F-16 fighter jets to begin journey to Indonesia following US regeneration work

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F-16 fighter jets to begin journey to Indonesia following US regeneration work
By: Mike Yeo
08 Dec 2017

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Lt. Col. Beau “Strap” Wilkins, 514th Flight Test Squadron F-16 test pilot, makes a high-speed pass in an Indonesian F-16C Fighting Falcon at Hill Air Force Base, Utah, on Nov. 21 during a functional check flight on the aircraft. (Alex R. Lloyd/U.S. Air Force)


MELBOURNE, Australia — The U.S. Air Force has completed regeneration work on the last of 24 Lockheed Martin F-16 Fighting Falcon aircraft for Indonesia, ending a five-year program that has brought the former U.S. Air Force and Air National Guard jets up to modern standards.

The jets will now be delivered to Indonesia via a five-day trans-Pacific flight and will require midair refueling and two overnight stops from the Ogden Air Logistics Complex in Utah, which regenerated the Block 25 aircraft and upgraded them to Block 52ID standard.

The aircraft, consisting of 19 single-seat F-16Cs and five F-16D two-seaters, were drawn from former U.S. Air Force and Air National Guard aircraft that had been withdrawn from service and stored at the 309th Aerospace Maintenance and Regeneration Group boneyard located at Davis-Monthan Air Force Base in Tucson, Arizona.

These were offered to Indonesia in 2011 under the U.S. Excess Defense Articles program, with the upgrade package including the installation of a new modular Mission computer, Link 16 data links, Raytheon AN/ALR-69 radar warning receivers, Terma AN/ALQ-213 Electronic Warfare Management Systems and BAE Systems AN/ALE-47 Countermeasures Dispenser Systems under a Foreign Military Sales package worth $750 million.

The aircraft’s AN/APG-68 radar is also being upgraded with enhanced capabilities under the upgrade program.

Deliveries of the first aircraft to Indonesia began in mid-2014, with further deliveries in 2015, 2016 and March this year. One F-16C was written off in April 2015 when its undercarriage collapsed and the aircraft caught fire during takeoff at Halim Perdanakusuma air base near the capital Jakarta, reportedly due to the poor condition of the runway.

The Indonesian F-16s are currently serving with the Indonesian Air Force’s 3 and 16 squadrons alongside the survivors of eight Block 15 F-16A/B aircraft acquired in the 1980s.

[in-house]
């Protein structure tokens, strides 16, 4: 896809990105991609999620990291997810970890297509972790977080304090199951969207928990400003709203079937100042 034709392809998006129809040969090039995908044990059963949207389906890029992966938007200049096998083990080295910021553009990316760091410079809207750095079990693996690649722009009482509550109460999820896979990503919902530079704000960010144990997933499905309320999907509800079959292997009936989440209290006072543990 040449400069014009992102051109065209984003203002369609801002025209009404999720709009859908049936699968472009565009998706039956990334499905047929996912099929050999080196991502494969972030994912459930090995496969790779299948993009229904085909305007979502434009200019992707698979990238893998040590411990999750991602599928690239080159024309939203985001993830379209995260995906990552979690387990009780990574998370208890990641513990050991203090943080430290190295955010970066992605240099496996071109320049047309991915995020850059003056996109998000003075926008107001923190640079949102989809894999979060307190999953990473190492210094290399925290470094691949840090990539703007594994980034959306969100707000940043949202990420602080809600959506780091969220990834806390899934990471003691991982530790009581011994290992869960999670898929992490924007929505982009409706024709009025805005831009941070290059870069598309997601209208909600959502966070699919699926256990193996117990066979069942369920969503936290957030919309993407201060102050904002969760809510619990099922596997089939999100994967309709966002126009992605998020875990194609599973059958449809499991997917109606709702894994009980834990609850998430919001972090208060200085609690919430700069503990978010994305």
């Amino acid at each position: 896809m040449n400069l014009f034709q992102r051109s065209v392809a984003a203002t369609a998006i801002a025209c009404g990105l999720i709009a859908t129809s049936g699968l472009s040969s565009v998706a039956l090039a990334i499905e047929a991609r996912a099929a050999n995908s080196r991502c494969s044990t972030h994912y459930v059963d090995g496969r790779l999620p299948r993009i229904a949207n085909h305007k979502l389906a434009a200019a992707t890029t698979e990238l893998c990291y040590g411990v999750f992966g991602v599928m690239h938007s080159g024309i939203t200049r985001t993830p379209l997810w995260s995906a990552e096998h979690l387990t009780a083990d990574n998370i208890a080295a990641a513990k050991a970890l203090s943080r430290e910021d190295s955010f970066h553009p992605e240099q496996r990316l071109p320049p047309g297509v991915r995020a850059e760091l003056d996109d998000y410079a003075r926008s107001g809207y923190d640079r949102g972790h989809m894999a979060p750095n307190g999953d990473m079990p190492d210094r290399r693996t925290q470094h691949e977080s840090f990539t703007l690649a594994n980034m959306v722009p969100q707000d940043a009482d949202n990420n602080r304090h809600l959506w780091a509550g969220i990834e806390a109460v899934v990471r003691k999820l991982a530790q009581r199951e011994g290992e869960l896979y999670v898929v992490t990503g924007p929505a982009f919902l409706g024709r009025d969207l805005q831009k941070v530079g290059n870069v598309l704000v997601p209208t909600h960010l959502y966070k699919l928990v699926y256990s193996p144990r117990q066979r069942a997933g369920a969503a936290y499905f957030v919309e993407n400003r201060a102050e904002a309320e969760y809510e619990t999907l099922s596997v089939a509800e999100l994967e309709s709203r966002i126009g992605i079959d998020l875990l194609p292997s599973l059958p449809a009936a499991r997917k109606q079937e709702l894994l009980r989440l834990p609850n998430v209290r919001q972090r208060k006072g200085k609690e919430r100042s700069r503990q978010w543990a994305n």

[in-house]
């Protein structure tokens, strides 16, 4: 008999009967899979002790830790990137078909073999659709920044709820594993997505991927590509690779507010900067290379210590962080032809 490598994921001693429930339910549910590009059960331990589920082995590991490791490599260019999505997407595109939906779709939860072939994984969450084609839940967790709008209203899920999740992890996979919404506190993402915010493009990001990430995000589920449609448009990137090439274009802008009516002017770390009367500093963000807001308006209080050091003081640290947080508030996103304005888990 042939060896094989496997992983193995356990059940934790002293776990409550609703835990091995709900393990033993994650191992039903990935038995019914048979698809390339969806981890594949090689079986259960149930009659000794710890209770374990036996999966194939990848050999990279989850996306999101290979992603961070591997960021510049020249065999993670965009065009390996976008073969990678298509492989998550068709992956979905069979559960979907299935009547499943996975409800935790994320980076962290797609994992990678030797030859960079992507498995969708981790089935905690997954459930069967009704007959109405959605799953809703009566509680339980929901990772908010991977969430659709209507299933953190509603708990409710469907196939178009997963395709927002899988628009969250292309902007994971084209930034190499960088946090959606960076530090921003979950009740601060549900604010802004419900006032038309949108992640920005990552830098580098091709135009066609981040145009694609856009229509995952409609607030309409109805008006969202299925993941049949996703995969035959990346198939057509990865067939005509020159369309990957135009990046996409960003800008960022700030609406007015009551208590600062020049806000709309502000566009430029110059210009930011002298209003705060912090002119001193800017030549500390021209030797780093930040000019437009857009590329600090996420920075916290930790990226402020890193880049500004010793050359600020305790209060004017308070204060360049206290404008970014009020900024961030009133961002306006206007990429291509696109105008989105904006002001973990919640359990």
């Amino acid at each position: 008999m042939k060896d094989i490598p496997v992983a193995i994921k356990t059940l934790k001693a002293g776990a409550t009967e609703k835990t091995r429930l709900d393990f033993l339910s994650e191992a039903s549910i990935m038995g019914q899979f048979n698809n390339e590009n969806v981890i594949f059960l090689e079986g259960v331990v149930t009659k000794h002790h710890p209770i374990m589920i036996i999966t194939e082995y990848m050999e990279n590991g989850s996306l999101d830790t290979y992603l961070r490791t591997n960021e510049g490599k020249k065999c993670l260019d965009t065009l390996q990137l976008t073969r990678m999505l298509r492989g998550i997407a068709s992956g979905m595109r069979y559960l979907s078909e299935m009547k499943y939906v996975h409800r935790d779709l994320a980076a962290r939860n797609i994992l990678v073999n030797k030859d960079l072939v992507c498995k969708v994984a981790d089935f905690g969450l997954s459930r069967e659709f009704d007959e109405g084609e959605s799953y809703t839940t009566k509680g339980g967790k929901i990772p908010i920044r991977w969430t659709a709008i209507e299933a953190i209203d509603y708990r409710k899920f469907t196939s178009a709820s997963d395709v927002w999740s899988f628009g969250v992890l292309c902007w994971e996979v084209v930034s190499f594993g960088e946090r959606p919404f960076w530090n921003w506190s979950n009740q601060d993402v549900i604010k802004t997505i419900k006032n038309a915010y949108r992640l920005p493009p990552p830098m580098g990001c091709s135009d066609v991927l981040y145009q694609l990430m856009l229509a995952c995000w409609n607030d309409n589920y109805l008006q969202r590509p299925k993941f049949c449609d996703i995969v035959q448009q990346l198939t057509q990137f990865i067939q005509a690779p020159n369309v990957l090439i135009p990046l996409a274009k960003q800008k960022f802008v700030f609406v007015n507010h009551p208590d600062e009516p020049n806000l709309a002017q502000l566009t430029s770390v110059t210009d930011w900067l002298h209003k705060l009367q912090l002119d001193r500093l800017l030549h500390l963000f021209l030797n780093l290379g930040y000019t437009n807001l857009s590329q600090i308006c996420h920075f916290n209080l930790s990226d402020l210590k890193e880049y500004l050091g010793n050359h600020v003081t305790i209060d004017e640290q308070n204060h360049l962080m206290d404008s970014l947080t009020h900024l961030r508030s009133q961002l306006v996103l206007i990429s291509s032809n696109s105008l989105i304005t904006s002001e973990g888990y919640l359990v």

Indonesia recently announced it will be acquiring the Lockheed Martin Sniper Advanced Targeting Pod for its F-16s, and the country has been cleared to acquire both the Raytheon AIM-9X Sidewinder and AIM-120 air-to-air missile.

The Southeast Asian country, which comprises of a vast archipelago with more than 17,000 islands, has requirements for more fighters although it favours the Russian Sukhoi Su-35 Flanker, which it is negotiating to buy under a partial barter scheme. Indonesia already operates the older Su-27 and Su-30 versions of the Flanker in its Air Force.

https://www.defensenews.com/air/2017/12/08/f-16-fighter-jets-to-begin-journey-to-indonesia-following-us-regeneration-work/?utm_source=Sailthru&utm_medium=email&utm_campaign=DFN DNR 12.08.17&utm_term=Editorial - Daily News Roundup
 

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Indonesia begins receiving final batch of used F-16 fighters
by Bilal Khan
12.12.2017

The Jakarta Post reports that the Indonesian Air Force (Tentara Nasional Indonesia Angkatan Udara: TNI-AU) has begun receiving its final batch used F-16C/D Block-25 on Tuesday, December 12.

Originally, the TNI-AU was to receive six ex-U.S. Air Force (USAF) F-16C/Ds (the final batch from an order of 24 aircraft in 2011). However, two of the fighters experienced engine troubles and had to be grounded at Hawaii. Air Commodore Samsul Rizal told the Jakarta Post that those F-16s will undergo repair work.

Indonesia ordered 24 ex-USAF F-16C/D Block-25s through the Excess Defence Articles (EDA) program in 2011. Under the $750 million U.S. deal (designated Peace Bima-Sena II), the F-16s were refurbished and upgraded with subsystems from the Block-50/52. The original contract notice did not specify if new radars (e.g. AN/APG-68v9) or the Joint Helmet Mounted Cueing System (JHMCS) were also being procured.

In 2015 and 2016, Indonesia ordered 30 AIM-9X-2 high off-boresight air-to-air missiles (HOBS-AAM) and 36 AIM-120C7 beyond-visual-range air-to-air missiles (BVRAAM), respectively. The procurement of these munitions could indicate plans on the TNI-AU’s part to further upgrade the F-16s.

The Block-25 was among the USAF’s Pratt & Whitney (PW)-powered F-16C/Ds, along with the Block-32, 42 and 52. These were inducted in fewer numbers than the General Electric-powered Block-30, 40 and 50, hence making their availability on the surplus market relatively uncommon.

The TNI-AU also operates nine F-16A/B Block-15 OCU from an original order of 12 under the Peace Bima-Sena I program in 1989-1990.
In tandem with the F-16s, the TNI-AU is also planning to procure 11 Sukhoi Su-35 Flanker-E fighters from Russia’s United Aircraft Corporation. Under the $1.14 billion deal, Russia agreed to procure $570 million in commodity goods from Indonesia and invest $400 million in the country’s aircraft maintenance, repair and overhaul industry. The Flanker-Es will join the TNI-AU’s 11 Su-30MK/MK2 and five Su-27SK/SKM.

https://quwa.org/2017/12/12/indonesia-begins-receiving-final-batch-of-used-f-16-fighters/
 
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